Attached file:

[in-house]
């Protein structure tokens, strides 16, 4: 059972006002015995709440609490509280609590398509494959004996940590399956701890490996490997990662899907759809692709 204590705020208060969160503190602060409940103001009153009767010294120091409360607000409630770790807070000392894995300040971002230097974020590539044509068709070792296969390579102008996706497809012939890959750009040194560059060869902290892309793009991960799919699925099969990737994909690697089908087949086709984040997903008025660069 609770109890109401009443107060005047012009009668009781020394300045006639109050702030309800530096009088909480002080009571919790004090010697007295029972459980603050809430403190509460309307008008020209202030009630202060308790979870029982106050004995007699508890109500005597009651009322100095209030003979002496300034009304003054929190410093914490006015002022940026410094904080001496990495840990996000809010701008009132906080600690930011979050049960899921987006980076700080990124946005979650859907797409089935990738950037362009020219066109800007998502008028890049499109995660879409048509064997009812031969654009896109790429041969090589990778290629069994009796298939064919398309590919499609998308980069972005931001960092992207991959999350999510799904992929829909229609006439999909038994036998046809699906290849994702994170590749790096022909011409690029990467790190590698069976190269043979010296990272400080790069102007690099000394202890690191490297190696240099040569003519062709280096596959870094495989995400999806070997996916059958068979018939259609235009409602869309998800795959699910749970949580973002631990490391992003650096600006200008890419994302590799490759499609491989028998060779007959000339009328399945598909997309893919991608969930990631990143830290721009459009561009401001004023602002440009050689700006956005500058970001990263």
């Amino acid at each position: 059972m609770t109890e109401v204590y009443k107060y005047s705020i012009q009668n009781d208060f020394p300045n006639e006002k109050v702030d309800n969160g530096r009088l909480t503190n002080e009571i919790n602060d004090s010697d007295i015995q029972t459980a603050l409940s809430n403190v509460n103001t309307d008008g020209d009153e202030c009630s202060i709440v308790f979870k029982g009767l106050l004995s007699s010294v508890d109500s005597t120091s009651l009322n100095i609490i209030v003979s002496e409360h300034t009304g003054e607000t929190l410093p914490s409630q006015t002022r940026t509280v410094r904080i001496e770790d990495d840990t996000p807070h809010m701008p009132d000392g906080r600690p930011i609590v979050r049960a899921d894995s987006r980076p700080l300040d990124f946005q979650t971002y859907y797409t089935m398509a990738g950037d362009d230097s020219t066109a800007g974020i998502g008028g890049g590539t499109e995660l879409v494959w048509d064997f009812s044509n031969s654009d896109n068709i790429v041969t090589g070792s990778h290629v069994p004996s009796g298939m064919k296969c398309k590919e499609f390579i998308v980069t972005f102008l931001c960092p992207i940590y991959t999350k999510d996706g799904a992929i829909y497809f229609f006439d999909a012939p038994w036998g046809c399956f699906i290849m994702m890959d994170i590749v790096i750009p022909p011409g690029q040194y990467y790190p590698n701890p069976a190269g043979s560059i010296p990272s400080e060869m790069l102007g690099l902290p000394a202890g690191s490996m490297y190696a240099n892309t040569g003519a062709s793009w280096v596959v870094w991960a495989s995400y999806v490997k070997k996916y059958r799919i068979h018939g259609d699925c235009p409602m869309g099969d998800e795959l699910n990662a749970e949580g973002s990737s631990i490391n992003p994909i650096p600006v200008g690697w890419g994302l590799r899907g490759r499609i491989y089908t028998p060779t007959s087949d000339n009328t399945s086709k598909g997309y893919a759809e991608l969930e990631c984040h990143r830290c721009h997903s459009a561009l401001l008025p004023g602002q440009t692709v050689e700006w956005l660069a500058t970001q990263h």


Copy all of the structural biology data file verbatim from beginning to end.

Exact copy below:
[in-house]
């Protein structure tokens, strides 16, 4: 059972006002015995709440609490509280609590398509494959004996940590399956701890490996490997990662899907759809692709 204590705020208060969160503190602060409940103001009153009767010294120091409360607000409630770790807070000392894995300040971002230097974020590539044509068709070792296969390579102008996706497809012939890959750009040194560059060869902290892309793009991960799919699925099969990737994909690697089908087949086709984040997903008025660069 609770109890109401009443107060005047012009009668009781020394300045006639109050702030309800530096009088909480002080009571919790004090010697007295029972459980603050809430403190509460309307008008020209202030009630202060308790979870029982106050004995007699508890109500005597009651009322100095209030003979002496300034009304003054929190410093914490006015002022940026410094904080001496990495840990996000809010701008009132906080600690930011979050049960899921987006980076700080990124946005979650859907797409089935990738950037362009020219066109800007998502008028890049499109995660879409048509064997009812031969654009896109790429041969090589990778290629069994009796298939064919398309590919499609998308980069972005931001960092992207991959999350999510799904992929829909229609006439999909038994036998046809699906290849994702994170590749790096022909011409690029990467790190590698069976190269043979010296990272400080790069102007690099000394202890690191490297190696240099040569003519062709280096596959870094495989995400999806070997996916059958068979018939259609235009409602869309998800795959699910749970949580973002631990490391992003650096600006200008890419994302590799490759499609491989028998060779007959000339009328399945598909997309893919991608969930990631990143830290721009459009561009401001004023602002440009050689700006956005500058970001990263």
């Amino acid at each position: 059972m609770t109890e109401v204590y009443k107060y005047s705020i012009q009668n009781d208060f020394p300045n006639e006002k109050v702030d309800n969160g530096r009088l909480t503190n002080e009571i919790n602060d004090s010697d007295i015995q029972t459980a603050l409940s809430n403190v509460n103001t309307d008008g020209d009153e202030c009630s202060i709440v308790f979870k029982g009767l106050l004995s007699s010294v508890d109500s005597t120091s009651l009322n100095i609490i209030v003979s002496e409360h300034t009304g003054e607000t929190l410093p914490s409630q006015t002022r940026t509280v410094r904080i001496e770790d990495d840990t996000p807070h809010m701008p009132d000392g906080r600690p930011i609590v979050r049960a899921d894995s987006r980076p700080l300040d990124f946005q979650t971002y859907y797409t089935m398509a990738g950037d362009d230097s020219t066109a800007g974020i998502g008028g890049g590539t499109e995660l879409v494959w048509d064997f009812s044509n031969s654009d896109n068709i790429v041969t090589g070792s990778h290629v069994p004996s009796g298939m064919k296969c398309k590919e499609f390579i998308v980069t972005f102008l931001c960092p992207i940590y991959t999350k999510d996706g799904a992929i829909y497809f229609f006439d999909a012939p038994w036998g046809c399956f699906i290849m994702m890959d994170i590749v790096i750009p022909p011409g690029q040194y990467y790190p590698n701890p069976a190269g043979s560059i010296p990272s400080e060869m790069l102007g690099l902290p000394a202890g690191s490996m490297y190696a240099n892309t040569g003519a062709s793009w280096v596959v870094w991960a495989s995400y999806v490997k070997k996916y059958r799919i068979h018939g259609d699925c235009p409602m869309g099969d998800e795959l699910n990662a749970e949580g973002s990737s631990i490391n992003p994909i650096p600006v200008g690697w890419g994302l590799r899907g490759r499609i491989y089908t028998p060779t007959s087949d000339n009328t399945s086709k598909g997309y893919a759809e991608l969930e990631c984040h990143r830290c721009h997903s459009a561009l401001l008025p004023g602002q440009t692709v050689e700006w956005l660069a500058t970001q990263h």